ANNE BELOV, Dec. 14, 2012
“The Real Thing”
It had been eight years since I last saw her, but she was just as I remembered her: sitting quietly, pensively looking out the window. Did she have regrets? I don’t know, but there seemed to be an air of sadness about her.
“She” is “Woman at a Window,” by Impressionist painter Edgar Degas. This is not one of his more famous paintings; no ballerinas in frothy tutu’s or women toweling off after a bath. It is one that is well loved by painters. Its’ simplicity and air of melancholy speaks to me, and it has always been one of my favorites. I remember coming face to face with this painting. I didn’t know it resided in the The Courtauld Art Gallery in London until I came around a corner and there it was.
This was on my first London visit, that trip eight years ago, and we’d gone from the Tate to the National Gallery, and on to the National Portrait Gallery, positively drunk with the sheer number of well-known and well-loved paintings we were seeing in person for the first time; paintings I’d only seen in books or as slides in art history classes. Sargent, Whistler, and a host of Pre-Raphaelites, in all their lushly painted glory, were right in front of me. Skip through the Tudors, past the early renaissance and make a beeline for the late 19th century is my modus operandi when it comes to art museums. Who says you have to look at everything?
What’s the big deal, you might ask. In this information age where any book or image is available at your fingertips in an internet instant, why should we go to the trouble to see art in person? Why is it so vitally important to connect with the real thing?
For a painter, the answer is easy. With the painting right in front of me, I can see the brushstrokes, see how the paint is layered, guess at what kind of brush they used, and don’t even get me started about the amount of color distortion that exists in even the most expensive art books. Show me three different reproductions of the same painting, and I guarantee they will all be different, maybe even radically different. These clues to the artist’s intent, emotions, and techniques can’t be seen in a book or on the computer screen. When it is right in my face, I feel the paintings’ power and I can’t get that any other way.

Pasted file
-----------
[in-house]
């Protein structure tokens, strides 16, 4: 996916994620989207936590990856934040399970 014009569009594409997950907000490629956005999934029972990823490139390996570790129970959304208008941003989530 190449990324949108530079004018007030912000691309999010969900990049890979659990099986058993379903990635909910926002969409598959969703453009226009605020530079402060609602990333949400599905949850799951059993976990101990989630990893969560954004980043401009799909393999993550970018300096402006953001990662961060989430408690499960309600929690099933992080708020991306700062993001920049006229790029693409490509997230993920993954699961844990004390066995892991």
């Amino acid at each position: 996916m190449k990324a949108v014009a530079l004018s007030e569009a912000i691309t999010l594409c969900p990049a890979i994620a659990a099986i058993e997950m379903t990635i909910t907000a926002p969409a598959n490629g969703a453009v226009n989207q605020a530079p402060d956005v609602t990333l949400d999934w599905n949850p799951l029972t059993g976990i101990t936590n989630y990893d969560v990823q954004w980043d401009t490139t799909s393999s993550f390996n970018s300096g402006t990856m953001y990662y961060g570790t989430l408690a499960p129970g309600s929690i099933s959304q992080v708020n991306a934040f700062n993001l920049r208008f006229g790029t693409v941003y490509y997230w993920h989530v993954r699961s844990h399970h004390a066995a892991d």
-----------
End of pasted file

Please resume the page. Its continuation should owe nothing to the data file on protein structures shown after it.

It’s the difference between sitting down with a friend and seeing the distress in their face as they relate a private sorrow, or only getting a clipped text message on your phone, canceling a coffee date. Books and electronic devices have their place: you can pass a message efficiently or receive information. They should not be confused with real life, real interaction, real emotion.
Just for today, even for an hour, log off of Facebook and turn off your computer or cell phone. Have coffee with an old friend. Go to a gallery or museum and look at a painting or feel the surface of a sculpture. You can thank me later.
Artist Anne Belov has been visiting museums and galleries for over 40 years. You can see her paintings at the Rob Schouten Gallery at the Greenbank Farm. Her recently published book of panda cartoons, “The Panda Chronicles Book 1: Your Brain on Pandas” is available in local bookstores and at the Rob Schouten Gallery. And yes, she has seen real pandas.